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Tuesday, May 29, 2012

The Accidental Ethnographer (1a)—The Isle That Is Called Patmos

One year ago on Round and Square (29 May 2011)—Hurtin' Country: I Wonder How Far (It is Over You)
Click here for the introduction to the Round and Square series "The Accidental Ethnographer." (Coming Soon)
[a] Calling Patmos RF
I am scheduled to give a lecture on Friday at the Doylestown Historical Society, as part of Doylestown, Pennsylvania's big bicentennial celebration. The subject is the American explorer and evangelist William Edgar Geil (1865-1925). This is part of a larger project that I will be working on this summer in Doylestown with the help of Beloit College anthropology major Megan Nyquist '14. As I did a few weeks ago in preparation for another lecture (on another subject), I am going to spend the next few days posting some of Geil's own writings. This was enormously helpful to me the last time I tried it, and I think it is worth another try. 

[b] Travelin' RF
William Edgar Geil was a world famous figure in his day, and the reasons he has been lost to history (from his death until now) are as interesting as the underpinnings of his fame. Here is a very brief overview. In a day before anthropology or Chinese (or African or Micronesian) studies had a toehold in world universities, William Edgar Geil traveled the world, took extensive notes, returned to Doylestown, and wrote books. Depending on how you count them, he wrote almost a dozen—many of them thick and substantial in ways that a turn of the (last) century reader would understand, even if many people today would not. He traveled across central Africa in the first decade of the twentieth century, spent a year in Australia and New Guinea, and then found an abiding love for the study of China (which is where I "met" him, in a manner of speaking). He traveled the length of the Great Wall, journeyed the Yangzi River from Shanghai into southeast Asia, visited all of China's provincial capitals, and is the only Westerner to have written a book about his travels to all five sacred mountains of China.

He wrote about it all, and he took pictures. The former is not without problem; the latter is easily his legacy. It is all a fascinating picture of an American abroad in a peculiarly resonant time in American history—from the Chicago World's Fair of 1893 to the end of World War I. This series will grow as my research does, but let's get started with Geil's own words—a little from each of his published books.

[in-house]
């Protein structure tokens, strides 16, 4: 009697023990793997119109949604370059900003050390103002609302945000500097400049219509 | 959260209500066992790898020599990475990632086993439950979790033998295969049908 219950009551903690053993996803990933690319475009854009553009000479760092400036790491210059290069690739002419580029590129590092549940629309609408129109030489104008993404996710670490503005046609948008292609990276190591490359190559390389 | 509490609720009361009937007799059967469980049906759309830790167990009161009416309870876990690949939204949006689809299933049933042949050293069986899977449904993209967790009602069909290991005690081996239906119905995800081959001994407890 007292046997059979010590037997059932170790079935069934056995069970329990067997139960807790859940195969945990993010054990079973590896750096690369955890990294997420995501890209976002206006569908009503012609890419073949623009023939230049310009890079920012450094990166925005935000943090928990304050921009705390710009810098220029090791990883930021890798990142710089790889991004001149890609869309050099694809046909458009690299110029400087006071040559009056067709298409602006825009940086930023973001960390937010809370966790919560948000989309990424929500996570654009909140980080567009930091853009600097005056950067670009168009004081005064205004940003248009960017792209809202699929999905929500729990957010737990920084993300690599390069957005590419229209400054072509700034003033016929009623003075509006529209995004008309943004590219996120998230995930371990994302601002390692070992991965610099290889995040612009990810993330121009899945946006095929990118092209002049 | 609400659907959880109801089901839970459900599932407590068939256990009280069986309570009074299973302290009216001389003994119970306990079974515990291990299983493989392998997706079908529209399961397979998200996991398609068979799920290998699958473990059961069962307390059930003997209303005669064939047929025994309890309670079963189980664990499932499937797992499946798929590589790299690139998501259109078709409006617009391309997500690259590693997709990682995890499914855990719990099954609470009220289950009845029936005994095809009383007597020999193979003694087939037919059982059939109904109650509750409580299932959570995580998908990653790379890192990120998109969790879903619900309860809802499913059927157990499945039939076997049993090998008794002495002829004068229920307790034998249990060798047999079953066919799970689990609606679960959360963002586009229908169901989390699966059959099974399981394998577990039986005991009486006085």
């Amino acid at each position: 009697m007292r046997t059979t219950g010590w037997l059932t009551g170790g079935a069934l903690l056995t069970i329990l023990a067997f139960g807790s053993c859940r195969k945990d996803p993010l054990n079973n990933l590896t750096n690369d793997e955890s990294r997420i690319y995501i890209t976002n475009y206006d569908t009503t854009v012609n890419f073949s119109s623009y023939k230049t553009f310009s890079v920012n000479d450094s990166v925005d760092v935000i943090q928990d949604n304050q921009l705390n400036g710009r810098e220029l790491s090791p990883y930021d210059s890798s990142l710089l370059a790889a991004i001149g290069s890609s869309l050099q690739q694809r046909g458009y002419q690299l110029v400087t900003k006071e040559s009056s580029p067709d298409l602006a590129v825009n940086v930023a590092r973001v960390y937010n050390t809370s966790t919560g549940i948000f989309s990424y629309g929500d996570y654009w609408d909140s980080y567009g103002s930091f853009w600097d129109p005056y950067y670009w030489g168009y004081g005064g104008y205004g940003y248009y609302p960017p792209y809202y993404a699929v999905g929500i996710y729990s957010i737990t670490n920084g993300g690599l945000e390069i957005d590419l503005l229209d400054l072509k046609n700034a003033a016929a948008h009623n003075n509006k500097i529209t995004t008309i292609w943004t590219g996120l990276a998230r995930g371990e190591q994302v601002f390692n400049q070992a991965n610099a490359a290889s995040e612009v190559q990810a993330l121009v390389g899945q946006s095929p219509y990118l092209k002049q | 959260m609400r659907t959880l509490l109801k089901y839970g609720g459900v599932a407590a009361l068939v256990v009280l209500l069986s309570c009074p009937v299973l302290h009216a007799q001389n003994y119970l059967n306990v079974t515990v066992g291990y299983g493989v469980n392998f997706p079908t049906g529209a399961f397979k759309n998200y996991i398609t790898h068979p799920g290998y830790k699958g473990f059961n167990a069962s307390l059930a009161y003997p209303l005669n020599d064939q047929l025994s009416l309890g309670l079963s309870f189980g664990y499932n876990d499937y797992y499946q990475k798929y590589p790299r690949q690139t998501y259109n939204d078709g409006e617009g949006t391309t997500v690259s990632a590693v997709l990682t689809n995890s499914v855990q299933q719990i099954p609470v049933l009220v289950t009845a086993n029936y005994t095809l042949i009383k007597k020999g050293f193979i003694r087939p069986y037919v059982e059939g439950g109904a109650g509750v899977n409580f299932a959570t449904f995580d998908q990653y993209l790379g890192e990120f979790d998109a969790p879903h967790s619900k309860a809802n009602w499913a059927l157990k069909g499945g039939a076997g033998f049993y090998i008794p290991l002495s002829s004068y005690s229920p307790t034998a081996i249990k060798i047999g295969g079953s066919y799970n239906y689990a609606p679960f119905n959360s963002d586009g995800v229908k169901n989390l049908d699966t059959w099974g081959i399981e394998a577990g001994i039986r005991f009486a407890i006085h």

***  ***
[c] Early RF
William Edgar Geil had already had a pretty full career, it would seem, by the time he got the itch to travel abroad. I can't help but think that the Chicago World's Fair (the Columbian Exhibition of 1893) played a role, but something led him to stop focusing his observational and evangelical skills on the cities and towns of the American northeast. In the late-1880s Geil realized that he had a gift for oratory, and he sharpened his skills in the northeastern United States. He traveled to Trenton, Albany, Schenectady, and points within a several hundred mile radius of Doylestown. 

Then he started traveling, and it went deeply into his blood, his oratory, and—soon thereafter—his writing. His first full-length book deals with Patmos, and we will spend today's and tomorrow's posts giving a sense of his writing. I will have much to say about Geil, but let's soak in some of the early paragraphs of his earliest work.

The Isle That Is Called Patmos
William Edgar Geil (1897)
St. John saw Palestine, Epheseus, and Smyrna, before he lifted up his eyes and looked on the prison island of Patmos. Probably it was just eighteen centuries afterward, for it was Tuesday, July 14, that the writer, after having visited Mt. Nebo, in the Land of Moab; Hebron of water-skin and Abrahamic fame; the pools of Solomon and their myriads of green-backed bull-frogs; Bethlehem, the City of David; Jericho and Bethany; Mt. Calvary, without the city wall, with the old graves on its summit and a shepherd tending his sheep; Cana, Nazareth, and the beautiful Galilean Sea; Damascus, the oldest city on the planet, and the Lebanon railroad, with its cog-wheel device; the fair spot on the Beirut mountains where the magnificent Syrian gambling house is being erected; Rhodes, Cyprus, and Smyrna—took his way with Mr. McN—, an American missionary, as companion en route to St. John's place of banishement. After much deliberation as to whether I ought to tell the simple story of my journey, or use big words and arrange in more scientific forms the tale of my visit to Patmos, I have decided that, as the masses of the people are to be the readers of this book, my narrative shall be related simply, and in it shall be told the incidents of the journey. 

[d] Nearing RF